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What are your opinions on the maximum effective range on average bull elk with Hornady's 265 factory ammo?
 

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I presently don't own a .444 (just traded one off) but the .45-70 is not so very different and I have killed elk with it. Marshall and others have more expertise, but I think all factory loads for both calibers are limited to about 175 yards on elk, and that is with the basis that you have practiced at that range. Using hotter loads both calibers can take elk out to 275+ yards. Your main problem is trajectory. You have to practice, practice, practice at a variety of distances. The good kill shot trajectory at 250 yards is likely tp put you as much as 8 to 10 inches high should you get a 50 yard shot in timber.
 

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I disagree with Sunday.  He said it himself, you are limited by trajectory.  Under hunting conditions, that can be a big "if".  I would keep all shots under 150 yards, 200 with a hot load that you know intimately (a hot 45/70 (405) will hit 9" low at 200 yds with a 125 yd zero).  I don't think 444s do as well as the 45/70 at longer ranges due to the short stubby bullets.  But don't feel too bad, as an elk guide, I can only think of one of my kills over the last 4 years that was over 150 yds.  With these rifles, go early and get 'em while they're talkin'.  I pack my 45/70 until the second week in October, then I swap it for a scoped 30-06.  Good luck.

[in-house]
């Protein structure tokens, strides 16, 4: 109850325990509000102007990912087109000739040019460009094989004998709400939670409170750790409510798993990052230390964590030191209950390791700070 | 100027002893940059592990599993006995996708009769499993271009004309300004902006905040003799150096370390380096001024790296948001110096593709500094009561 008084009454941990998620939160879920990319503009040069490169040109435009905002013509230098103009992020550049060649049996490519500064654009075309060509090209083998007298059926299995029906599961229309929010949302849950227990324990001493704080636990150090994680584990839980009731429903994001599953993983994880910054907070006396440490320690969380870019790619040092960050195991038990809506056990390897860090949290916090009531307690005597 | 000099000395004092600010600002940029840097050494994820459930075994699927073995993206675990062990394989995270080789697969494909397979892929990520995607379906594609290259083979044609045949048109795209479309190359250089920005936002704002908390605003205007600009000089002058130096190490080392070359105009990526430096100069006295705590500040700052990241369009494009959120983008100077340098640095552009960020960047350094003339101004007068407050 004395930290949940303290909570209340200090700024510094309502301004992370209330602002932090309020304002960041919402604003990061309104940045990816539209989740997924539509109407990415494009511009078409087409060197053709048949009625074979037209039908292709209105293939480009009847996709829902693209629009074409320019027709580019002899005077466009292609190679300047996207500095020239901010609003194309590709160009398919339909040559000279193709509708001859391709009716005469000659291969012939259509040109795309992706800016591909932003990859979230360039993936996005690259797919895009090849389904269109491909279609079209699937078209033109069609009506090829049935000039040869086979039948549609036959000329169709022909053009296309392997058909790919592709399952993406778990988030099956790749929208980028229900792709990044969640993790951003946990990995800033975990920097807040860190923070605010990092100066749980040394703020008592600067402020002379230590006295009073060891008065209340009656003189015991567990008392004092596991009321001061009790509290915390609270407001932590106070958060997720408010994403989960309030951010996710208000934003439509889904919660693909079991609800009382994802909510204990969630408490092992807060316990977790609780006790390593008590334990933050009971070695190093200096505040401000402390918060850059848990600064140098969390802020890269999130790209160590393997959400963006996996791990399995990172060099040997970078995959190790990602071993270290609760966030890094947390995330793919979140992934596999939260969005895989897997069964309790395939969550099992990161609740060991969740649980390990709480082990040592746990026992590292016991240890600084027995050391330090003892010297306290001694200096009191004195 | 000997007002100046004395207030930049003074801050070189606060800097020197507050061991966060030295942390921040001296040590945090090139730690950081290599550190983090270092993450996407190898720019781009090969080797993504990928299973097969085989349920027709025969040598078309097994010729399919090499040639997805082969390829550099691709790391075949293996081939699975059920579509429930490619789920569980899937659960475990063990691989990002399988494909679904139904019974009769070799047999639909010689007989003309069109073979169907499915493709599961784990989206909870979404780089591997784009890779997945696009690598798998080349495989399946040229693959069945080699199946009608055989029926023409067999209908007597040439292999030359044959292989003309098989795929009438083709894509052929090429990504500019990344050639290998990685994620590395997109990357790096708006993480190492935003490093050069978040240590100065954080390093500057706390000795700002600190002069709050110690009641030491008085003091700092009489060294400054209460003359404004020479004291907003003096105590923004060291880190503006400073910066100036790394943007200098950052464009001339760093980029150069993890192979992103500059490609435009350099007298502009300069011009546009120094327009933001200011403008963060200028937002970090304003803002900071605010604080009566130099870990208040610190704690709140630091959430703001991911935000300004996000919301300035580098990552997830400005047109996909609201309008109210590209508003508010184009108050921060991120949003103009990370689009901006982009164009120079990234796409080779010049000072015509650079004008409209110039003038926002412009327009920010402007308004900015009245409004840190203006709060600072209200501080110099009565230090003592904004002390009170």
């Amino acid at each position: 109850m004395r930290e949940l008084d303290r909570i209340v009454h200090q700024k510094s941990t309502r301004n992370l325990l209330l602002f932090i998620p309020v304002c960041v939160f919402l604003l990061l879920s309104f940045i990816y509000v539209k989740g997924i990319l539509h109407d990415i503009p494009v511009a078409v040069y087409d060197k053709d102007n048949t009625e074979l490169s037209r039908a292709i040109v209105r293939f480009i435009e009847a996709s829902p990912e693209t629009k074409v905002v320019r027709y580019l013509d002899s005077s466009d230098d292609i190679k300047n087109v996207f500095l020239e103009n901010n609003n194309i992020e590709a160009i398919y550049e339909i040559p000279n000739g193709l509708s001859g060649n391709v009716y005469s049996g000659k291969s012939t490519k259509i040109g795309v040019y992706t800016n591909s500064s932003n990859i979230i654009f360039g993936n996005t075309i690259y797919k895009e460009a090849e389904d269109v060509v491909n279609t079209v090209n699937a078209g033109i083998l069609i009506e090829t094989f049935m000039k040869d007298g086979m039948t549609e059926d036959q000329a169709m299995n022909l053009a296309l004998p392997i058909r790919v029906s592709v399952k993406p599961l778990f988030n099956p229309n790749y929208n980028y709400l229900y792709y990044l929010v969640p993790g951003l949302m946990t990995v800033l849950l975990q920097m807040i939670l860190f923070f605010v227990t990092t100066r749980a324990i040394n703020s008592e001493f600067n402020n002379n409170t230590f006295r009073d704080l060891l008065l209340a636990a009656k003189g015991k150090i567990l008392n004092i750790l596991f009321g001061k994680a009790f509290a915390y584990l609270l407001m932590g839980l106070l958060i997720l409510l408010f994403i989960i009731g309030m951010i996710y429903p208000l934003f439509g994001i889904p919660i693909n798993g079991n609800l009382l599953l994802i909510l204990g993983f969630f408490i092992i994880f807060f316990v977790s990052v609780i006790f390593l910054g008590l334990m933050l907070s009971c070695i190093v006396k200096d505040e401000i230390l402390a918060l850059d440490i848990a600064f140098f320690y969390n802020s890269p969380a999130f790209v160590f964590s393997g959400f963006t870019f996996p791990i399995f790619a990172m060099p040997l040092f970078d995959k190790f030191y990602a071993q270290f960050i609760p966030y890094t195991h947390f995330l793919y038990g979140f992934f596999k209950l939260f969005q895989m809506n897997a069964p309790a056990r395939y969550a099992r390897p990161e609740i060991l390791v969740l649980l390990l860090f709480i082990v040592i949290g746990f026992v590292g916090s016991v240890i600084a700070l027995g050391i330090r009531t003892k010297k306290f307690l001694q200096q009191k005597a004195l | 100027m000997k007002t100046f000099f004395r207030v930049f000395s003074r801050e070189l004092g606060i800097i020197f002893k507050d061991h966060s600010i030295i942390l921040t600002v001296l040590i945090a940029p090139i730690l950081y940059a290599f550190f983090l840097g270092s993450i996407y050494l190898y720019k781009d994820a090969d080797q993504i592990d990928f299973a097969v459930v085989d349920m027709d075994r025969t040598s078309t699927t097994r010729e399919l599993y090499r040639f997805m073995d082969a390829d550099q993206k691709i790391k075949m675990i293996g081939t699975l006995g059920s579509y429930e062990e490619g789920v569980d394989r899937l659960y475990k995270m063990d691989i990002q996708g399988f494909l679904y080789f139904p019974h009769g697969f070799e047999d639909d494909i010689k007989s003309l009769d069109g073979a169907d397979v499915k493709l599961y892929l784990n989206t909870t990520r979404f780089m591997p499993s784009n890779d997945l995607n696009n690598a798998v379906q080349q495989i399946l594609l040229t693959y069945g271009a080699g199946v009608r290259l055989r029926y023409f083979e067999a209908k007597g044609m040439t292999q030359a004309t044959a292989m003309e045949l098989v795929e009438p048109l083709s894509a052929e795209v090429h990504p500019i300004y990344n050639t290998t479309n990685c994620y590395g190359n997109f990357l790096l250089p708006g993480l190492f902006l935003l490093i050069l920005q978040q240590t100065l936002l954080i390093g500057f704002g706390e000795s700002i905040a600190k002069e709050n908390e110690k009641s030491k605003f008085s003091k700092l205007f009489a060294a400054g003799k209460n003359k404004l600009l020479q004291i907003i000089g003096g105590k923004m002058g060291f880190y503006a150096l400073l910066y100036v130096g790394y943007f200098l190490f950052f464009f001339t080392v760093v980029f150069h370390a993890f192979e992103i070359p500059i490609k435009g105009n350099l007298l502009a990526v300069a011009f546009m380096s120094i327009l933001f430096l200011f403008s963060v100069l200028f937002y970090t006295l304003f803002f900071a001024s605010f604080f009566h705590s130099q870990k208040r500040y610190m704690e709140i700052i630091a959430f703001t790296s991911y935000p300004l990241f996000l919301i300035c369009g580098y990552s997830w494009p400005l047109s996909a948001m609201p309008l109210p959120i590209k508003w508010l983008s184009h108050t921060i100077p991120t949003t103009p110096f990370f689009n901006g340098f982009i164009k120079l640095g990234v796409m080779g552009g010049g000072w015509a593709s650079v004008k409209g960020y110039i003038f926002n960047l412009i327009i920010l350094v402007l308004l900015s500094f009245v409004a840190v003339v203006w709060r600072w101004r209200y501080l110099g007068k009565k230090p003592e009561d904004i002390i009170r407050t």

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Obviously, terrain has a lot to with your choice of rifles.  If you know your shots are going to be in wooded areas, where range is easier to judge, the 444 would be my choice with 300 grain handloads.  Even from a short barrel, an aggressive 300 grain .444 handload is still clocking 1700fps at the 100 yard mark, which is just about all that can be expected from a .44Mag carbine at the muzzle.  I'd say the average shot should be able to put one in the vitals with a .444 from 50 to 200 yards, or a bit further, after becoming familiar with his 300 grain handload.

On the other hand, if one is shooting an elk in open country where the stalk becomes more treacherous and the difference between 200 yards and 300 yards becomes less obvious... I'd leave the .444 at home (unless you don't mind crawling on your belly with a range finder).

44
 
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